Europe

Carla Bruni praises Pope over condoms on World Aids Day

Carla Bruni at a gala dinner in Paris for the French Aids/HIV charity AIDES, 27 November
Image caption Carla Bruni acts as an ambassador for a fund to combat Aids

French first lady Carla Bruni has publicly thanked Pope Benedict for saying the use of condoms to prevent HIV/Aids may be justified.

She said in an interview to mark World Aids Day that she was "astonished, surprised and grateful" for the Pope's remarks, publicised last month.

"I think this is quite an enormous step towards something very new," President Nicolas Sarkozy's wife said.

Her brother Virginio died in 2006 of an Aids-related illness.

Mrs Bruni-Sarkozy has long campaigned for HIV/Aids awareness and acts as an ambassador for the Geneva-based Global Fund to Fight Aids, Tuberculosis and Malaria.

She strongly criticised the Pope last year, saying the Roman Catholic Church's disapproval of condoms "damaged" countries in Africa, and left her feeling "profoundly secular".

She had been responding to a comment from the Pope on a visit to Africa in which he said condoms would not resolve the continent's HIV/Aids problem.

This November, the Pope was quoted in a book as saying that condoms could be used in certain circumstances.

Clarifying his comments, the Vatican said the use of condoms use by men and women to prevent HIV could be an act of "responsibility".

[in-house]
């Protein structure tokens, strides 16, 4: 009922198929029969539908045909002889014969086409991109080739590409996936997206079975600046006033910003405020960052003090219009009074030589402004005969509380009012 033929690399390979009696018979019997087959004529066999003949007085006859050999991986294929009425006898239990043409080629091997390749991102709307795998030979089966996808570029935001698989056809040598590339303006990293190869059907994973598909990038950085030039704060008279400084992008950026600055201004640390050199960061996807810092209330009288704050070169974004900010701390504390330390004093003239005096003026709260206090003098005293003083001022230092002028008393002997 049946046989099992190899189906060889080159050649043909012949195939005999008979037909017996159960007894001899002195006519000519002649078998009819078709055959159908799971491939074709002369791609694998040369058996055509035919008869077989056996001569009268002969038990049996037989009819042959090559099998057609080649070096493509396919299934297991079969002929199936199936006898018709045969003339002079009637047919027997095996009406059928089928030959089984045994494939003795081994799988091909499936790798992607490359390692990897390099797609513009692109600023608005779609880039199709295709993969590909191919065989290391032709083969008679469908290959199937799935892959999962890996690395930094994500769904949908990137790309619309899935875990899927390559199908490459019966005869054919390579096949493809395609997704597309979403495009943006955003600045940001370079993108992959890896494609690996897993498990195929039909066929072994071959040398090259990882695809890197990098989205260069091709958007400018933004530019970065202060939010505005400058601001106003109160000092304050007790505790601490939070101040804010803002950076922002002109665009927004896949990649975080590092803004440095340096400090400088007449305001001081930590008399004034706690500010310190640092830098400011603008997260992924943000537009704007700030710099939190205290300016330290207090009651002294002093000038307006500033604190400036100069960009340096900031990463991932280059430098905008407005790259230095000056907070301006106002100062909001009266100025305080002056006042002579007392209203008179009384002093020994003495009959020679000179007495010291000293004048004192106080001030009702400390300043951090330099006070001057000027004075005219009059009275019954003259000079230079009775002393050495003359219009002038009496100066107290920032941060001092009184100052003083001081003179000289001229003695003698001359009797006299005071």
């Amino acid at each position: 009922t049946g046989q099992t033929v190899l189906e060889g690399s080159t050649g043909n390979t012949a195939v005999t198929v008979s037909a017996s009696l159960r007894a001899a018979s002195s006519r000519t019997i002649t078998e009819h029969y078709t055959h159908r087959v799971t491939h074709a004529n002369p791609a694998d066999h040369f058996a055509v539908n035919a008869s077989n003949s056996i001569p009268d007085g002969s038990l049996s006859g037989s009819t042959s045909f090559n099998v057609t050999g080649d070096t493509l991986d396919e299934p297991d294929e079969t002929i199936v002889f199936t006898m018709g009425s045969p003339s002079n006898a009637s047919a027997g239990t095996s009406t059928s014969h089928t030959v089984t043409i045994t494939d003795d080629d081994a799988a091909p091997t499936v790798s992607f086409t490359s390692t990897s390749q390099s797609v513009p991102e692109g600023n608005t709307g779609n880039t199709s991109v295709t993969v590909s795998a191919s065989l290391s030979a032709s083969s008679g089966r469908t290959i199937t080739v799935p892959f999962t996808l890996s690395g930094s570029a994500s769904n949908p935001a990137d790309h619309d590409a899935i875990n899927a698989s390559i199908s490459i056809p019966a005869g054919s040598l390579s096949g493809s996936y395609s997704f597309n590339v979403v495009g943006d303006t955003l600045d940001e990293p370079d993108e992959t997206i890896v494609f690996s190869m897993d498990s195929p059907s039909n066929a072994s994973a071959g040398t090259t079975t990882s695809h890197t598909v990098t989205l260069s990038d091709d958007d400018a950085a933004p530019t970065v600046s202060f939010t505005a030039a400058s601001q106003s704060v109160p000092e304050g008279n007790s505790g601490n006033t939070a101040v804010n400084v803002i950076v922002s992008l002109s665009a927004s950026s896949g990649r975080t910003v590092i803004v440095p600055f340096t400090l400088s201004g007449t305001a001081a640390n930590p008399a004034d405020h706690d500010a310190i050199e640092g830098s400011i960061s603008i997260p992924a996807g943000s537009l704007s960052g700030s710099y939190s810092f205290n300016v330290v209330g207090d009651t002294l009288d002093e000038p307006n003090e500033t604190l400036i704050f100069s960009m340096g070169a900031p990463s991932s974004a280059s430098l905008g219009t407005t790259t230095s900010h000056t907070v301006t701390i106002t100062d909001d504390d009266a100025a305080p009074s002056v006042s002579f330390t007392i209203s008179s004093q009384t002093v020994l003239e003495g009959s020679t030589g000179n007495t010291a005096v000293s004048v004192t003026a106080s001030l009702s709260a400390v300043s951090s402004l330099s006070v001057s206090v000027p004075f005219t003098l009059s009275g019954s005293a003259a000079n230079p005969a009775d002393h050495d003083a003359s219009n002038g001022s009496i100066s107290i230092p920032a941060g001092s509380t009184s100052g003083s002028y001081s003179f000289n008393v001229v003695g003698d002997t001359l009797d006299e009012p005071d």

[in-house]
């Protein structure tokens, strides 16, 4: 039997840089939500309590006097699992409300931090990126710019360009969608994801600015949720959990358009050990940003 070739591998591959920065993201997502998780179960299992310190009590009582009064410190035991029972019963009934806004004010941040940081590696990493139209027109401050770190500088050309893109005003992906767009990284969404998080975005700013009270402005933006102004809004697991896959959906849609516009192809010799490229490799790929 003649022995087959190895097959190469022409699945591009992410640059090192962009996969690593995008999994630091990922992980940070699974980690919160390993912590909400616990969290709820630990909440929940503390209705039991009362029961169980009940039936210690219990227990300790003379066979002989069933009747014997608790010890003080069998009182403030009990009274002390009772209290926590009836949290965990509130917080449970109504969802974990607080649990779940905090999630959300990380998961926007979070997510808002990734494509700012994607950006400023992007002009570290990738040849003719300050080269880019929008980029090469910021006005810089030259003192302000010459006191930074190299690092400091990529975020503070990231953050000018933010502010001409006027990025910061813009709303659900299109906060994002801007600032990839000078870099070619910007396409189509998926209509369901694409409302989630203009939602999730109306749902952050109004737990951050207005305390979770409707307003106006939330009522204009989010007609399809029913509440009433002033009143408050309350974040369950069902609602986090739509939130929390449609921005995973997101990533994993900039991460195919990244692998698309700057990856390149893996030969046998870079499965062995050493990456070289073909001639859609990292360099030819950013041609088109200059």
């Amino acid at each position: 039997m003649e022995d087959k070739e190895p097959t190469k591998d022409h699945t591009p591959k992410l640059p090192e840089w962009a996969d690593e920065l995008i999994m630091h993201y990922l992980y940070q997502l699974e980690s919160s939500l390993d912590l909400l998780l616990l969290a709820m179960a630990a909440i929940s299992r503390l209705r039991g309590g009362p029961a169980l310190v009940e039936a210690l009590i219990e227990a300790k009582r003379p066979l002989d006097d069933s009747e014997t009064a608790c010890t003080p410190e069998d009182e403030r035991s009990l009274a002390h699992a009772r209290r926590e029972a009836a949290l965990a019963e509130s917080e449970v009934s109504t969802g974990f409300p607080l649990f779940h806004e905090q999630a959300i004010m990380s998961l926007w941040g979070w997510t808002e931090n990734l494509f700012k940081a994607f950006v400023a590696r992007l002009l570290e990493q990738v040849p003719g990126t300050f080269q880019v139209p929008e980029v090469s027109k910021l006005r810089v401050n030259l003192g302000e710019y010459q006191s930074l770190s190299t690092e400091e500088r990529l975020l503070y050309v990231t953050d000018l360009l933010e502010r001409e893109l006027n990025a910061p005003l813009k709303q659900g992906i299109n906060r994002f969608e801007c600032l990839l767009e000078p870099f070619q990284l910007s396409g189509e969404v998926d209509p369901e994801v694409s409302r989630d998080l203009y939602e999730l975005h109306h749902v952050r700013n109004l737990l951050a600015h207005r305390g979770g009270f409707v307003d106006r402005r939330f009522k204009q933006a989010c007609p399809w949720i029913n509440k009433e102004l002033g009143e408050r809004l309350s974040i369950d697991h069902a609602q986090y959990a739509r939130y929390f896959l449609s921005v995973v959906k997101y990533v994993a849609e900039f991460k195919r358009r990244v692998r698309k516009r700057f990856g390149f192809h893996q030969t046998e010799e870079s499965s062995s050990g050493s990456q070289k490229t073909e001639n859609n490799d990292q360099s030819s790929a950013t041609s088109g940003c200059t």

Appeal against complacency

"I have been touched by the very recent declaration by Pope Benedict XVI and am grateful," Mrs Bruni-Sarkozy told France's RTL radio station.

"A number of African countries are Christian and take great heed of what the Pope says."

Speaking about complacency over the virus, she said: "Even when it is not too virulent, the courses of treatment are very hard.

"It is very serious to catch HIV nowadays... I would like to say to young people that they shouldn't think it's like an aspirin to be taken daily."

Talking about her late brother, who died in his 40s, the Italian-born first lady said he had been lucky enough to receive the best treatment available in France.

"Many people do not have access to that..." she said.

"My brother unfortunately capitulated before this illness but we should keep on fighting it, and keep trying to offer everything he was given to all the people of this world, if possible."

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